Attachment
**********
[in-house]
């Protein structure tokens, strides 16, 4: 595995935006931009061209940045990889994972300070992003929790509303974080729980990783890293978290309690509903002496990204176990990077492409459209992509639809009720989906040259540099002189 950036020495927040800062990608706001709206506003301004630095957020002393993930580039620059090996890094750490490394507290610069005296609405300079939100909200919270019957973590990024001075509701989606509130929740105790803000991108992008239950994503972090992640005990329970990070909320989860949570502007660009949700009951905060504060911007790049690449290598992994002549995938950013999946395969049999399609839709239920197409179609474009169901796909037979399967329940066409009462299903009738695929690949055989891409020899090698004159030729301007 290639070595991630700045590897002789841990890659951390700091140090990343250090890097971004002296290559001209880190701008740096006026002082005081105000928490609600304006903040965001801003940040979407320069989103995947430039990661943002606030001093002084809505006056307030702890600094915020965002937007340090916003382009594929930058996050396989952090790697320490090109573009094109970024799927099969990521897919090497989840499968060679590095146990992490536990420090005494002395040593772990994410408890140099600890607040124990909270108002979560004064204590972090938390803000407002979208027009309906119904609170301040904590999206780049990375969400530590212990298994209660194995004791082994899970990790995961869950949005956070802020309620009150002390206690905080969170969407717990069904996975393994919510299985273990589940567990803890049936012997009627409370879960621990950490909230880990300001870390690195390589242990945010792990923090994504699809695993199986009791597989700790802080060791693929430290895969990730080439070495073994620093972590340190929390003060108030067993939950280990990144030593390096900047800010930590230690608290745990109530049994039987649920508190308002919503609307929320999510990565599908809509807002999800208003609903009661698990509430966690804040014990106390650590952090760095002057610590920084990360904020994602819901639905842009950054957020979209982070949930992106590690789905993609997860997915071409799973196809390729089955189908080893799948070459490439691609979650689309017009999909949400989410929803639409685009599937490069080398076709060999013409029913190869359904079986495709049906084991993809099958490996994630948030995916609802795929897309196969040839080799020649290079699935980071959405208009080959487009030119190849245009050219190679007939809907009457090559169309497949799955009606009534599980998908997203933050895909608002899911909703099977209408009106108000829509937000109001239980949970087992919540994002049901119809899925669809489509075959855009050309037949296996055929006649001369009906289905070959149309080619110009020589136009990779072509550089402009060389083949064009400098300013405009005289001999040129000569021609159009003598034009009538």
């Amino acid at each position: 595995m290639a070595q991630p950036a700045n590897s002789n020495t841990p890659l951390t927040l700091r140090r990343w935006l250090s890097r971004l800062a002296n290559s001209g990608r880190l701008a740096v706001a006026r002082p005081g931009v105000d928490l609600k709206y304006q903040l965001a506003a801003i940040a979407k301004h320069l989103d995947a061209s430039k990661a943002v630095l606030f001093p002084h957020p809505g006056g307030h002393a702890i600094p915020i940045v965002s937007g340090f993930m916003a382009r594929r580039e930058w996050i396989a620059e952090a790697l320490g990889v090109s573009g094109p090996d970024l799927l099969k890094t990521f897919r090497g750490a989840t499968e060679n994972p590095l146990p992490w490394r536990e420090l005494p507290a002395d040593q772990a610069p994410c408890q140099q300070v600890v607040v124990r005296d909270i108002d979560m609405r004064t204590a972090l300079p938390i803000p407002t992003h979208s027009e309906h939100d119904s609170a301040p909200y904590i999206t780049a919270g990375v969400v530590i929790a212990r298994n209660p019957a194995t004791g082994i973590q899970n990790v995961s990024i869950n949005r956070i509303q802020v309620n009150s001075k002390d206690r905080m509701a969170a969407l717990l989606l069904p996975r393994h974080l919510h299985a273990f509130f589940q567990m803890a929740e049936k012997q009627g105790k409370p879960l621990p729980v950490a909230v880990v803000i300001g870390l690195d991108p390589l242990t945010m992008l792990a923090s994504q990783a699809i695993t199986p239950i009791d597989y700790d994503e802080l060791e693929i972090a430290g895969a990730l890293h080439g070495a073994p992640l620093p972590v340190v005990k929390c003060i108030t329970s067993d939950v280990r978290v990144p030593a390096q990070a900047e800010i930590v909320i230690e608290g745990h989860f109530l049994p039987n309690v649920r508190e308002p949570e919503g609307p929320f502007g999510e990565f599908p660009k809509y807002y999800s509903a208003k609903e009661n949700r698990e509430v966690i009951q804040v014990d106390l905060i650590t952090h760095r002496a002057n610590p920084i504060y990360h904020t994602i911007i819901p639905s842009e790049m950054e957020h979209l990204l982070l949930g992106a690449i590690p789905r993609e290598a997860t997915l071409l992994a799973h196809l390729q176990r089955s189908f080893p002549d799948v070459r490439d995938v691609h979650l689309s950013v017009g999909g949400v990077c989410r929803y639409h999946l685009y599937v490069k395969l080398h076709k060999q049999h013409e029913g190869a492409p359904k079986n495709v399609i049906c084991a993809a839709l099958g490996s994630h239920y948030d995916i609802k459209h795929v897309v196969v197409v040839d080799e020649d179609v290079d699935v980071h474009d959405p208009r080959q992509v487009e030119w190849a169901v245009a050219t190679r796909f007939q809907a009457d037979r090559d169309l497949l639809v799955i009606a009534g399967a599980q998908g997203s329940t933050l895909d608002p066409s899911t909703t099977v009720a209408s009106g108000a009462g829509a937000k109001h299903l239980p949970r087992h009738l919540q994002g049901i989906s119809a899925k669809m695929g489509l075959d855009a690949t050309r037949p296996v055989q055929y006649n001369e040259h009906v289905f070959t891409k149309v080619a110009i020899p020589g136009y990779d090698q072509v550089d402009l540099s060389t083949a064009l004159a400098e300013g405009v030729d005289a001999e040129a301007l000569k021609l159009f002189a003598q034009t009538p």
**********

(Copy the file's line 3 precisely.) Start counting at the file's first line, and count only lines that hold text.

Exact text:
């Amino acid at each position: 595995m290639a070595q991630p950036a700045n590897s002789n020495t841990p890659l951390t927040l700091r140090r990343w935006l250090s890097r971004l800062a002296n290559s001209g990608r880190l701008a740096v706001a006026r002082p005081g931009v105000d928490l609600k709206y304006q903040l965001a506003a801003i940040a979407k301004h320069l989103d995947a061209s430039k990661a943002v630095l606030f001093p002084h957020p809505g006056g307030h002393a702890i600094p915020i940045v965002s937007g340090f993930m916003a382009r594929r580039e930058w996050i396989a620059e952090a790697l320490g990889v090109s573009g094109p090996d970024l799927l099969k890094t990521f897919r090497g750490a989840t499968e060679n994972p590095l146990p992490w490394r536990e420090l005494p507290a002395d040593q772990a610069p994410c408890q140099q300070v600890v607040v124990r005296d909270i108002d979560m609405r004064t204590a972090l300079p938390i803000p407002t992003h979208s027009e309906h939100d119904s609170a301040p909200y904590i999206t780049a919270g990375v969400v530590i929790a212990r298994n209660p019957a194995t004791g082994i973590q899970n990790v995961s990024i869950n949005r956070i509303q802020v309620n009150s001075k002390d206690r905080m509701a969170a969407l717990l989606l069904p996975r393994h974080l919510h299985a273990f509130f589940q567990m803890a929740e049936k012997q009627g105790k409370p879960l621990p729980v950490a909230v880990v803000i300001g870390l690195d991108p390589l242990t945010m992008l792990a923090s994504q990783a699809i695993t199986p239950i009791d597989y700790d994503e802080l060791e693929i972090a430290g895969a990730l890293h080439g070495a073994p992640l620093p972590v340190v005990k929390c003060i108030t329970s067993d939950v280990r978290v990144p030593a390096q990070a900047e800010i930590v909320i230690e608290g745990h989860f109530l049994p039987n309690v649920r508190e308002p949570e919503g609307p929320f502007g999510e990565f599908p660009k809509y807002y999800s509903a208003k609903e009661n949700r698990e509430v966690i009951q804040v014990d106390l905060i650590t952090h760095r002496a002057n610590p920084i504060y990360h904020t994602i911007i819901p639905s842009e790049m950054e957020h979209l990204l982070l949930g992106a690449i590690p789905r993609e290598a997860t997915l071409l992994a799973h196809l390729q176990r089955s189908f080893p002549d799948v070459r490439d995938v691609h979650l689309s950013v017009g999909g949400v990077c989410r929803y639409h999946l685009y599937v490069k395969l080398h076709k060999q049999h013409e029913g190869a492409p359904k079986n495709v399609i049906c084991a993809a839709l099958g490996s994630h239920y948030d995916i609802k459209h795929v897309v196969v197409v040839d080799e020649d179609v290079d699935v980071h474009d959405p208009r080959q992509v487009e030119w190849a169901v245009a050219t190679r796909f007939q809907a009457d037979r090559d169309l497949l639809v799955i009606a009534g399967a599980q998908g997203s329940t933050l895909d608002p066409s899911t909703t099977v009720a209408s009106g108000a009462g829509a937000k109001h299903l239980p949970r087992h009738l919540q994002g049901i989906s119809a899925k669809m695929g489509l075959d855009a690949t050309r037949p296996v055989q055929y006649n001369e040259h009906v289905f070959t891409k149309v080619a110009i020899p020589g136009y990779d090698q072509v550089d402009l540099s060389t083949a064009l004159a400098e300013g405009v030729d005289a001999e040129a301007l000569k021609l159009f002189a003598q034009t009538p």